After eight years of complex excavation, recovery, and restoration, a rare 3,300-year-old wooden yoke discovered in a Late Bronze Age pile-dwelling settlement in Este, Veneto, northern Italy, has been presented to the public.
The archaeological discovery of a recent Bronze yoke (14th – 13th century BC) from the stilt house in Via Comuna in Este (province of Padua), in 2015, had not received the deserved response. In fact, it took eight years to complete the delicate restoration operations, while the study of the artifact and other materials is still ongoing, involving various scientific professionals. Finally, in 2023, the Padua Superintendency presented – at Palazzo Folco – the wooden finds from the Atestino site.
The discovery occurred during archaeological investigations preliminary to the laying of a section of the SNAM methane pipeline.
The pipeline expansion route has been investigated due to the abundance of archaeological remains in the area; however, the existence of a Bronze Age prehistoric settlement was previously undiscovered. The wooden remains underwent radiocarbon and dendrochronological dating, which showed that the settlement was occupied between the middle of the 13th and middle of the 14th century B.C. Although there have been a few finds from this era made in the Este region before, this is the first instance of a clearly organized Bronze Age settlement.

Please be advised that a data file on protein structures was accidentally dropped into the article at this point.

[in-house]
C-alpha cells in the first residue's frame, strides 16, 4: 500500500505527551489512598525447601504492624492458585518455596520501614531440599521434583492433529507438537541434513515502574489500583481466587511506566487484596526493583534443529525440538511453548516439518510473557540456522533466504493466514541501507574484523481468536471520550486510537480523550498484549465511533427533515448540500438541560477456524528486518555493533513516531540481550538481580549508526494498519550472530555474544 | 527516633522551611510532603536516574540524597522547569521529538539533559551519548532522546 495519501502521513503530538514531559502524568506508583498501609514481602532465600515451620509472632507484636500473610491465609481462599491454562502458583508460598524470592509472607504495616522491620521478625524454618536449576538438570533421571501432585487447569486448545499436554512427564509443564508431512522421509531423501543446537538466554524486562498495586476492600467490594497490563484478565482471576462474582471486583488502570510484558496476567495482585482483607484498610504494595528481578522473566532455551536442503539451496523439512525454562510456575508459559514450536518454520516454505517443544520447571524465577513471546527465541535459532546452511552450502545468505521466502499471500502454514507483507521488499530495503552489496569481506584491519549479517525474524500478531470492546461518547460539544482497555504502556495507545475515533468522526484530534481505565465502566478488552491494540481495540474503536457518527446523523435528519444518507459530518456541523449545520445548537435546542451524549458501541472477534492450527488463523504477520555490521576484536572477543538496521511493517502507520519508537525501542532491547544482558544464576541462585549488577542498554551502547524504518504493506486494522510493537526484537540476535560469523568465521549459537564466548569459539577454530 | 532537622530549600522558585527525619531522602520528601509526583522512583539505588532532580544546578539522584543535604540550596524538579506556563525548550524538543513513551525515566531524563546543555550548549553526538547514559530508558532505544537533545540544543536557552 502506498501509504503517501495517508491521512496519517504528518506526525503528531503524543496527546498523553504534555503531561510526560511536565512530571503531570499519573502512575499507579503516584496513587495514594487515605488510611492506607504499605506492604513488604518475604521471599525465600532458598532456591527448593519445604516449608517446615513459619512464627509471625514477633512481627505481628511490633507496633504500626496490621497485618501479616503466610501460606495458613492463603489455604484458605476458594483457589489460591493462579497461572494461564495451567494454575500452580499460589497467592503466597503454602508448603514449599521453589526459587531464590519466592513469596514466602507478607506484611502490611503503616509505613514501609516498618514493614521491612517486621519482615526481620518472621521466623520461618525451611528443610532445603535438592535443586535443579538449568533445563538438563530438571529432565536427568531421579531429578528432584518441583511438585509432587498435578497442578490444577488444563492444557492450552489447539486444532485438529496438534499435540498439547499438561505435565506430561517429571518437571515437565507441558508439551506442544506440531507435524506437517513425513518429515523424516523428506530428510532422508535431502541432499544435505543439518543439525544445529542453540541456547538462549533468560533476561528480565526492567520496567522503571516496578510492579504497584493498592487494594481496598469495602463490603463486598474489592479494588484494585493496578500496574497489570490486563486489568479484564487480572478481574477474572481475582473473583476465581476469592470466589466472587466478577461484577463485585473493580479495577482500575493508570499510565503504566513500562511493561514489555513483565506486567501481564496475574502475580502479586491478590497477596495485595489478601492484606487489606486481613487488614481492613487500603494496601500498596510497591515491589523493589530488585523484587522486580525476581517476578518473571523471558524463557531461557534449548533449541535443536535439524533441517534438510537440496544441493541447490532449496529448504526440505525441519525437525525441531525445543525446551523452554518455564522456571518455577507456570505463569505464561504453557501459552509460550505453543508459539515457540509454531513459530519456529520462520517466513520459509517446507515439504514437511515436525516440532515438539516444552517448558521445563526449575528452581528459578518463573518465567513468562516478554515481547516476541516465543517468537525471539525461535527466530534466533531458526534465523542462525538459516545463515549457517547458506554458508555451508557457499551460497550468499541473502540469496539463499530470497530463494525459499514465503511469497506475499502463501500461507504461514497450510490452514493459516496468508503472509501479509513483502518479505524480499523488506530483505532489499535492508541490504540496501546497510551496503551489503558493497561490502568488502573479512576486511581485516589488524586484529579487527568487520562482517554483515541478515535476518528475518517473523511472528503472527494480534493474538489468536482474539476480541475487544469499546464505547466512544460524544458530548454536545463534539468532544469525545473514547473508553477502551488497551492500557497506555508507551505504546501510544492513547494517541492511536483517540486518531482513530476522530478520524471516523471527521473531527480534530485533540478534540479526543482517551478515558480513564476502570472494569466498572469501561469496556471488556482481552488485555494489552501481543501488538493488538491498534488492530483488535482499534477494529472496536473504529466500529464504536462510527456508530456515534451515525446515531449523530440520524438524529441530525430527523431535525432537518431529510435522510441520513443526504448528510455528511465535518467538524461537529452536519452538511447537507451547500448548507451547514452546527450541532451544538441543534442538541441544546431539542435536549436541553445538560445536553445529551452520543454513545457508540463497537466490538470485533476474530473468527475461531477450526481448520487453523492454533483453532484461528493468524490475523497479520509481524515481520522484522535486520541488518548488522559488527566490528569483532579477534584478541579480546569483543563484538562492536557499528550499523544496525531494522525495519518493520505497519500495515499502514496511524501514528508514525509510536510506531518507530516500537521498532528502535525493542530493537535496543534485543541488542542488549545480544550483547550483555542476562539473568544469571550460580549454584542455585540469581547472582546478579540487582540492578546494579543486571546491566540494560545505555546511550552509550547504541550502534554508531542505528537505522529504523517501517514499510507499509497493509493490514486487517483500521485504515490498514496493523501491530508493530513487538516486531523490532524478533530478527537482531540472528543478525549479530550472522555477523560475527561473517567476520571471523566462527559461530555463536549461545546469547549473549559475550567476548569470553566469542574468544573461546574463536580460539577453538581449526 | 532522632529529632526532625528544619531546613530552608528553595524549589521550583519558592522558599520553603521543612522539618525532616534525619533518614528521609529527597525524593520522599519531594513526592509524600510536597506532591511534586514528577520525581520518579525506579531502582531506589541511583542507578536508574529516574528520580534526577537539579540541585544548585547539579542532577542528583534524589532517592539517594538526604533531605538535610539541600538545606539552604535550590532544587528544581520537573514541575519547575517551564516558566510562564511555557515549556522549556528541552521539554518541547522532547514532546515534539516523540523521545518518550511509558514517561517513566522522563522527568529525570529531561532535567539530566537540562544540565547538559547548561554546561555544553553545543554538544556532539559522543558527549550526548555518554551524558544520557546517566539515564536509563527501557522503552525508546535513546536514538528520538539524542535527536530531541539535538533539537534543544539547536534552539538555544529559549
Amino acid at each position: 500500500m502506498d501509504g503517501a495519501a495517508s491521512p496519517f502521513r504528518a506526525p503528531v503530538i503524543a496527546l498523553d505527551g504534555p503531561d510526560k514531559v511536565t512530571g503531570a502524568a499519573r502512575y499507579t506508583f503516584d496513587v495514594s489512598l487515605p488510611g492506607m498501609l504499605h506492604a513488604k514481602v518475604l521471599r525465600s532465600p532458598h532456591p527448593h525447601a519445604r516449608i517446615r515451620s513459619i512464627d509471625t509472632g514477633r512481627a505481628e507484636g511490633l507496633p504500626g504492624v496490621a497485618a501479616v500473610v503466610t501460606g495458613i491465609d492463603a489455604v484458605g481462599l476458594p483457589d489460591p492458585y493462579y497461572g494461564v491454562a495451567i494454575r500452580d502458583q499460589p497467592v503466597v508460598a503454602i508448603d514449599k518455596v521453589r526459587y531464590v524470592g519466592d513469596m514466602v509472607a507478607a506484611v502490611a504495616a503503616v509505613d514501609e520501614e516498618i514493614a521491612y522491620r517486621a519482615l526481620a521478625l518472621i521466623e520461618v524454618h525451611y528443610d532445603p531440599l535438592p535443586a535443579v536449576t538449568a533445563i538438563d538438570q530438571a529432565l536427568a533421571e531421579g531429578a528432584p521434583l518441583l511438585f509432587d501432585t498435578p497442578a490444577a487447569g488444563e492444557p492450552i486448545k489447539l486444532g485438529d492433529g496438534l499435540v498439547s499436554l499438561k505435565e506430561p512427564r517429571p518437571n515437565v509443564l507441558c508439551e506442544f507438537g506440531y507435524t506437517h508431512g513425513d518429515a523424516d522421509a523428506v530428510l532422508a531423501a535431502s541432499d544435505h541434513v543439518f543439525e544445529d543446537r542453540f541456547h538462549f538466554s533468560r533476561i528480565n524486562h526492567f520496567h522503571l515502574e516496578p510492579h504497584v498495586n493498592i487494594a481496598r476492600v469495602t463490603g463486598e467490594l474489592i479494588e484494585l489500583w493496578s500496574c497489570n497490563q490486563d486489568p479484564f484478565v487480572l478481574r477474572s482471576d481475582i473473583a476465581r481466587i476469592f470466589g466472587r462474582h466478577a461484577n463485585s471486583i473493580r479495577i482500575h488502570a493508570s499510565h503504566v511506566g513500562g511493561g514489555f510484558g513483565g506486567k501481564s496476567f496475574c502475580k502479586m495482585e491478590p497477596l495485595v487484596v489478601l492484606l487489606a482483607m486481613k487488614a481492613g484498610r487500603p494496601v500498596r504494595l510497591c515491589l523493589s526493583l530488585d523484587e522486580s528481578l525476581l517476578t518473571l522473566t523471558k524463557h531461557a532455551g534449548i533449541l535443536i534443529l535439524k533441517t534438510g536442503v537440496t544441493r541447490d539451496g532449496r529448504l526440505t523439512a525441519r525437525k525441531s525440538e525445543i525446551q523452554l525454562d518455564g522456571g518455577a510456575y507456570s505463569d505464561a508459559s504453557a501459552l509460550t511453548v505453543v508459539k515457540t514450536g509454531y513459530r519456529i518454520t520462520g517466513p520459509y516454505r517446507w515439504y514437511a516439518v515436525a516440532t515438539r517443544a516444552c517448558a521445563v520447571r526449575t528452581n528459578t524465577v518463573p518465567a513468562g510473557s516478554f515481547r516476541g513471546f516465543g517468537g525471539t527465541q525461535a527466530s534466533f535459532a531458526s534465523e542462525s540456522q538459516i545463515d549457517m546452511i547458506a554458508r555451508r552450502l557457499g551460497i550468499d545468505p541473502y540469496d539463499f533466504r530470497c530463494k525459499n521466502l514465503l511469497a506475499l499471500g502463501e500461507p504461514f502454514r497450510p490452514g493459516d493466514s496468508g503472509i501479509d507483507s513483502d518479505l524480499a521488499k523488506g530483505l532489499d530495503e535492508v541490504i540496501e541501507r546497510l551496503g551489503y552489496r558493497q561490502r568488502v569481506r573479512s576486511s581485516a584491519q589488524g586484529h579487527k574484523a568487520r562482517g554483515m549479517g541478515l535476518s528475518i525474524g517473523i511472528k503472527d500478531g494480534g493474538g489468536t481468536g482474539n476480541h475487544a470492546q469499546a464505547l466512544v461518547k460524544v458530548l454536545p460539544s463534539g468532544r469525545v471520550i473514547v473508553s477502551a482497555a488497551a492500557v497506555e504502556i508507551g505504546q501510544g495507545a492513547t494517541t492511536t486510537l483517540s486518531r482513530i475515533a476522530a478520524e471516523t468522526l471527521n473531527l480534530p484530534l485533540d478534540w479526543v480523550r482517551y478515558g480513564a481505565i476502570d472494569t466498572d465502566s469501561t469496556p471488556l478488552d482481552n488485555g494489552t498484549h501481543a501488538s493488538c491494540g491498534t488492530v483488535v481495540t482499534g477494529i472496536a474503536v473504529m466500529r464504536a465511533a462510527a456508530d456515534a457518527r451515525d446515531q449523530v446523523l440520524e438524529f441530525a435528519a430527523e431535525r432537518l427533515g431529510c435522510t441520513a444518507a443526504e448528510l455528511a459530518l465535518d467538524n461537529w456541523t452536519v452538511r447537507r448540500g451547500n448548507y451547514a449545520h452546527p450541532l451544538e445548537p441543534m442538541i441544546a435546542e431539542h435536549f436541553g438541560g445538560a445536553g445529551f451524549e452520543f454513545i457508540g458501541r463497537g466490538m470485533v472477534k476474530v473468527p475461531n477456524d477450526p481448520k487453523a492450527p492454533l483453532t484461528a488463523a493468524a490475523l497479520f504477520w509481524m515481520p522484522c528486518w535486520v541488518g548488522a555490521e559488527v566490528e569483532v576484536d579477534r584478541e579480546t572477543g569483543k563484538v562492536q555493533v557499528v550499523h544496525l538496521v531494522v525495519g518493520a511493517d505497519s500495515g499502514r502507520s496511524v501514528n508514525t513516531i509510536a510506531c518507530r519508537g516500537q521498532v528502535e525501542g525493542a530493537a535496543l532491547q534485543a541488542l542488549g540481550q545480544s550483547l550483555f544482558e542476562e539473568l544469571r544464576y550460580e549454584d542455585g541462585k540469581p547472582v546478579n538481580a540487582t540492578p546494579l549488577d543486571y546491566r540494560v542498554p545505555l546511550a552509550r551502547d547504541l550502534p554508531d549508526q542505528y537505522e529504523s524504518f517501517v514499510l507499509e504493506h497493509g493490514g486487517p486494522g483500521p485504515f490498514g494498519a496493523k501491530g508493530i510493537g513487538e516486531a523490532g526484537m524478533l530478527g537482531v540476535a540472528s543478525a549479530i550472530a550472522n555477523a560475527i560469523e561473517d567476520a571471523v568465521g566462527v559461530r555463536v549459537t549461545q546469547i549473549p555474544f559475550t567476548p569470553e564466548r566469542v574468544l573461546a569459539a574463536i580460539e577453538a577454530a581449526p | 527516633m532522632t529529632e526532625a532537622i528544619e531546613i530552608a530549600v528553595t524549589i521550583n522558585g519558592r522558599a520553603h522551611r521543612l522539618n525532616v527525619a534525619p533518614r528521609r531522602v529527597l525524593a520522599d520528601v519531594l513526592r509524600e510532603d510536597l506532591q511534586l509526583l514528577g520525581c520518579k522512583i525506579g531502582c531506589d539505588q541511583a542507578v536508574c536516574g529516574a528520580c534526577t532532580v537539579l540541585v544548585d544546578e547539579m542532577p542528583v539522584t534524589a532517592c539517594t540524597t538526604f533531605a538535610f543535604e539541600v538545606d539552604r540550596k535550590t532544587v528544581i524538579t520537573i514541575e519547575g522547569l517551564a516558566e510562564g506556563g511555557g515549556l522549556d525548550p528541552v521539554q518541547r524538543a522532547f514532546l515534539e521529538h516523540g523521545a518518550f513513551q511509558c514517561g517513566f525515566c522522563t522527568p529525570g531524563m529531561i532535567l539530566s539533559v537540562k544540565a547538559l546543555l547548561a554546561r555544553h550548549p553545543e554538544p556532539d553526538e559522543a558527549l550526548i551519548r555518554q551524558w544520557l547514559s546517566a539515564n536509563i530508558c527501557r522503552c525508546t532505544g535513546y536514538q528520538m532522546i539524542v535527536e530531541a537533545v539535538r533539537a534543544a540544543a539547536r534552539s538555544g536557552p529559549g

The yoke is a head yoke, used by attaching it to the neck of a pair of draft animals (probably oxen) and securing it to their horns with leather straps or ropes. Curved cut-outs were made to fit the yoke snugly around the animals’ horns. It was originally estimated to be one meter (3.2 feet long), but about foot of it — the section that was mounted to the second animal of the pair — did not survive the millennia.
This yoke is significantly smaller than early modern yokes, indicating that domesticated bovines in Northern Italy during the Bronze Age were much smaller than they would later become. An ancient repair to one of the teeth in the yoke beam to which the horns were strapped is of particular archaeological interest. The farmer or craftsman must have broken it off while using it, and in order to place a new tooth, they dug out a square hole.
During the Bronze Age, the region was a wetland where people built pile homes over the water. The muddy conditions kept wood and other organic remains intact for thousands of years. Sections of soil were removed en bloc and sent to the Central Institute for Restoration in Rome, where experts in the conservation of wet wood carried out a laborious micro-excavation, PEG treatment, and controlled drying to stabilize the wet wood in a lab setting.
The excavation and conservation is not over yet. There are more wood artifacts to be discovered in the soil blocks and more analysis of the objects that have been stabilized to be done.